There has been a significant contemporary upswing in tattooing, particularly among teenagers and young adults, as a form of cosmetic and decorative body art [1]. Currently, there is a lack of stringent requirements, regulations, and legislative measures ensuring the safety of tattooing [1]. Consequently, the reported incidence of adverse reactions after tattooing has been increasing, although these are often observed by physicians but remain relatively unknown to the general public and tattoo artists [1]. The shift in tattoo-ink composition from inorganic pigments (heavy metals) to organic pigments (azo pigments) in recent decades and the subsequent use of postcare products adds another layer of complexity to understanding potential complications [2][3].
Common skin reactions documented in the medical literature encompass a transient acute inflammatory response resulting from skin trauma induced by needles, involving pain, development of blisters, crusts, and pinpoint hemorrhaging [2][3]. Moreover, there have been reported a wide range of emerging cutaneous manifestations. Skin conditions and issues following the process of tattooing can be classified into inflammatory disorders (allergic reactions, chronic inflammatory black tattoo reactions, autoimmune skin afflictions, foreign-body reactions, and pseudo lymphoma), infections (bacterial, mycobacterial, viral, fungal, and parasitic), neoplasms (benign and malignant tumors), miscellaneous complications (neuro-sensory issues, complications linked to magnetic resonance imaging, and photoinduced reactions) and cosmetic issues (misapplication, pigment fanning or migration, and scars) [1][2][3].
Delayed complications may include, in addition to scarring and cutaneous textural changes, pigmentary alterations associated with tattoo removal using Q-switched lasers, such as hypopigmentation and hyperpigmentation, and the occurrence of paradoxical darkening of the tattooed area or residual pigmentation [1].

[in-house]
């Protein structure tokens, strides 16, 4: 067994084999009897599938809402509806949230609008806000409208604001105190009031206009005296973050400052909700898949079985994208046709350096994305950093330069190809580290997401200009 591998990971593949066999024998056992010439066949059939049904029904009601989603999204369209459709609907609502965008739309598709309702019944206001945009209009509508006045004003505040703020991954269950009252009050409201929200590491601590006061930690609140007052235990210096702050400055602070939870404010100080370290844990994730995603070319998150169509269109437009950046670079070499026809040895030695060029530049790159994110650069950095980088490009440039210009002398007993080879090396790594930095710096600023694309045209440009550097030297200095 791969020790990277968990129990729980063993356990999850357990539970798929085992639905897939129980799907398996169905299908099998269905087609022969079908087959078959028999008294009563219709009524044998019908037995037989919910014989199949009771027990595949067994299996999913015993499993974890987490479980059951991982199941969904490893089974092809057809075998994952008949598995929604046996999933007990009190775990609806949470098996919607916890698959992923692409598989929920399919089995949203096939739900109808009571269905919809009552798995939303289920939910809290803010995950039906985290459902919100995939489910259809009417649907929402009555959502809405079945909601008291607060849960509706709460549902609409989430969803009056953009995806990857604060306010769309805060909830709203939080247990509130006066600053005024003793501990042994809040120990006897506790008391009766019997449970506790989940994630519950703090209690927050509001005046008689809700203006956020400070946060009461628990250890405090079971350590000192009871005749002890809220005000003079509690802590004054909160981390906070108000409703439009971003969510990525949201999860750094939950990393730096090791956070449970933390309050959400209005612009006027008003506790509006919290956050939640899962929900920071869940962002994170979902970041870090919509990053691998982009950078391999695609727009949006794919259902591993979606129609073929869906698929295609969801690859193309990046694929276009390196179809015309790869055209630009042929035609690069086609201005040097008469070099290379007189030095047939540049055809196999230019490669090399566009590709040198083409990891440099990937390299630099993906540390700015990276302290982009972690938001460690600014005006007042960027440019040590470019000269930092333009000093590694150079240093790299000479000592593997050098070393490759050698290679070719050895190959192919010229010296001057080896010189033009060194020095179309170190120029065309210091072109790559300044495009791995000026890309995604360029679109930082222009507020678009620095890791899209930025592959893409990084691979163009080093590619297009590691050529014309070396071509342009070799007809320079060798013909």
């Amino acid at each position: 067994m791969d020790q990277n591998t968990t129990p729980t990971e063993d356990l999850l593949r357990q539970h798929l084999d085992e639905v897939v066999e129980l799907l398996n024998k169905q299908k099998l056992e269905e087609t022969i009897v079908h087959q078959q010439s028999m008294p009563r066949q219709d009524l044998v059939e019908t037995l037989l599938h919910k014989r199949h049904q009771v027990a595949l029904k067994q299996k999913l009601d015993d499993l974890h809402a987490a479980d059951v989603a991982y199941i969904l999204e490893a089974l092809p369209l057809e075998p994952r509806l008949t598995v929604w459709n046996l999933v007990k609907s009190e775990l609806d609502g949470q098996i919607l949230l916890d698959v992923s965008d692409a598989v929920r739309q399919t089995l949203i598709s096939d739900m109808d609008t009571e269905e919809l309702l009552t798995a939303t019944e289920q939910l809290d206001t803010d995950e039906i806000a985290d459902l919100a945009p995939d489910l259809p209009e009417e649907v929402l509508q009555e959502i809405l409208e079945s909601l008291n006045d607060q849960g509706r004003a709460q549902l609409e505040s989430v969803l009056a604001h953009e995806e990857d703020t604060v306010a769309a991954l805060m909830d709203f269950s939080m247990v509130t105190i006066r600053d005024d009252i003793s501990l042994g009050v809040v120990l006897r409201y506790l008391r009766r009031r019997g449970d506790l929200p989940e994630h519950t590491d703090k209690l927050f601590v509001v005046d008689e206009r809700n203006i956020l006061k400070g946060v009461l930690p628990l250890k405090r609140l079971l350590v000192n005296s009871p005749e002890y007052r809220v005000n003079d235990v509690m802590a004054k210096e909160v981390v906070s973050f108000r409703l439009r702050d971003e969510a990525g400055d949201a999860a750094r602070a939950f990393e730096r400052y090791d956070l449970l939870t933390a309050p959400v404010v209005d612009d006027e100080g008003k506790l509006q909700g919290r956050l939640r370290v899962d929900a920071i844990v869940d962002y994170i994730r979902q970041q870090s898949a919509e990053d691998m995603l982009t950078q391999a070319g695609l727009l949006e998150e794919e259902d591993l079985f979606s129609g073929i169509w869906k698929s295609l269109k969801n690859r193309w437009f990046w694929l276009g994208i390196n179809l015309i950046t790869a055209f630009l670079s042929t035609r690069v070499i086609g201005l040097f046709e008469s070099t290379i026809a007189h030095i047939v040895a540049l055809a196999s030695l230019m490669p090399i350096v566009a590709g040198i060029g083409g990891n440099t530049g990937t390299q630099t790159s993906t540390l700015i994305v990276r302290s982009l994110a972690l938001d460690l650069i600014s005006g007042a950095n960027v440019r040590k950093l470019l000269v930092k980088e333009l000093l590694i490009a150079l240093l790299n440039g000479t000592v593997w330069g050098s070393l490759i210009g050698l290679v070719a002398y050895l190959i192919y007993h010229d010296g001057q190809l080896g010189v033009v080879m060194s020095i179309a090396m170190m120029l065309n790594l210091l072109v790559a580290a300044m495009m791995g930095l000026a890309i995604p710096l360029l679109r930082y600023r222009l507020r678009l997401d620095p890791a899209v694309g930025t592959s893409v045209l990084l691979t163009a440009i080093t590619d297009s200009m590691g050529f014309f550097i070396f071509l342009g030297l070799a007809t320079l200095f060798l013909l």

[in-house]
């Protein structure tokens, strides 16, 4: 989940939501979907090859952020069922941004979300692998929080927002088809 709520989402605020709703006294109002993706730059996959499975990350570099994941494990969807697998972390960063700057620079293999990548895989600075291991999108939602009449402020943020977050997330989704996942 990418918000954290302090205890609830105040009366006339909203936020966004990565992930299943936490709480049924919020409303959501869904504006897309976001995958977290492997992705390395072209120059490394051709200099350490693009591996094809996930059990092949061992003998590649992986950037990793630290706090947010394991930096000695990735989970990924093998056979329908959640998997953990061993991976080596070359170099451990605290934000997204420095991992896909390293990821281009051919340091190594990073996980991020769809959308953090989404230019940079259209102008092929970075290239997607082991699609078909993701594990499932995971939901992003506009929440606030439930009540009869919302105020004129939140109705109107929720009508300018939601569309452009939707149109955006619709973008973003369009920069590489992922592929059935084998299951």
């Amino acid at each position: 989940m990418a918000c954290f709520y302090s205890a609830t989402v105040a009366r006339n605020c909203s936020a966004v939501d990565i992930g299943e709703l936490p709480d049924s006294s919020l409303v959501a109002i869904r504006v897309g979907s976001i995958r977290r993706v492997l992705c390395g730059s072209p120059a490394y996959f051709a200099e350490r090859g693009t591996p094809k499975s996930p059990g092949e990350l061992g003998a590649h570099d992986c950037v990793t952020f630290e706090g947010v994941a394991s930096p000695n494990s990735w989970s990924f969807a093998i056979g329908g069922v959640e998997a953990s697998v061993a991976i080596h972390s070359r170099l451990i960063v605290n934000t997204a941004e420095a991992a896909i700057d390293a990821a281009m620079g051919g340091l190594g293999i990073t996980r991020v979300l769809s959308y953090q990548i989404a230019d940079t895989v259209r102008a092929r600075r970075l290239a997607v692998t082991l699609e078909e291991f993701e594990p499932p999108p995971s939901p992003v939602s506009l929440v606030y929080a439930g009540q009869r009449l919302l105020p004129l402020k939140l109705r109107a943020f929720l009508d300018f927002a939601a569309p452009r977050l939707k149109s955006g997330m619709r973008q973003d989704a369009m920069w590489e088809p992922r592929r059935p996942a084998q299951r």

The risk of infection is influenced by various factors, including the skin’s condition at the tattoo site, the proper sterilization of equipment, the use of contaminated tattoo ink, inadequate disinfection of the tattooed skin area, and inappropriate aftercare [3][4][5]. During the healing process of the injured tissue after tattooing, patients often experience pruritus and burning, which increase the risk of superinfection due to scratching and the subsequent introduction of microorganisms [3][4][5].
Infections on tattoos can manifest either as pyogenic or nonpyogenic. In contemporary times, due to standard hygiene practices and modern aseptic tattooing techniques, the majority of infections are typically superficial (acute superficial pyogenic infections, including folliculitis, impetigo, and ecthyma), of bacterial origin, and manifest within a few days post-tattooing [3][6][7]. One Danish study revealed that 10% of the unopened tattoo ink stock bottles were contaminated with a range of bacteria, including both pathogenic and nonpathogenic strains [7][8]. Examples of isolated strains include Pseudomonas species, Staphylococcus species, Streptococcus salivarius, Streptococcus sanguinis, Enterococcus faecium, and Acinetobacter species [7][8]. Additionally, 28% of the analyzed stock bottles were found to be inadequately sealed [7][8].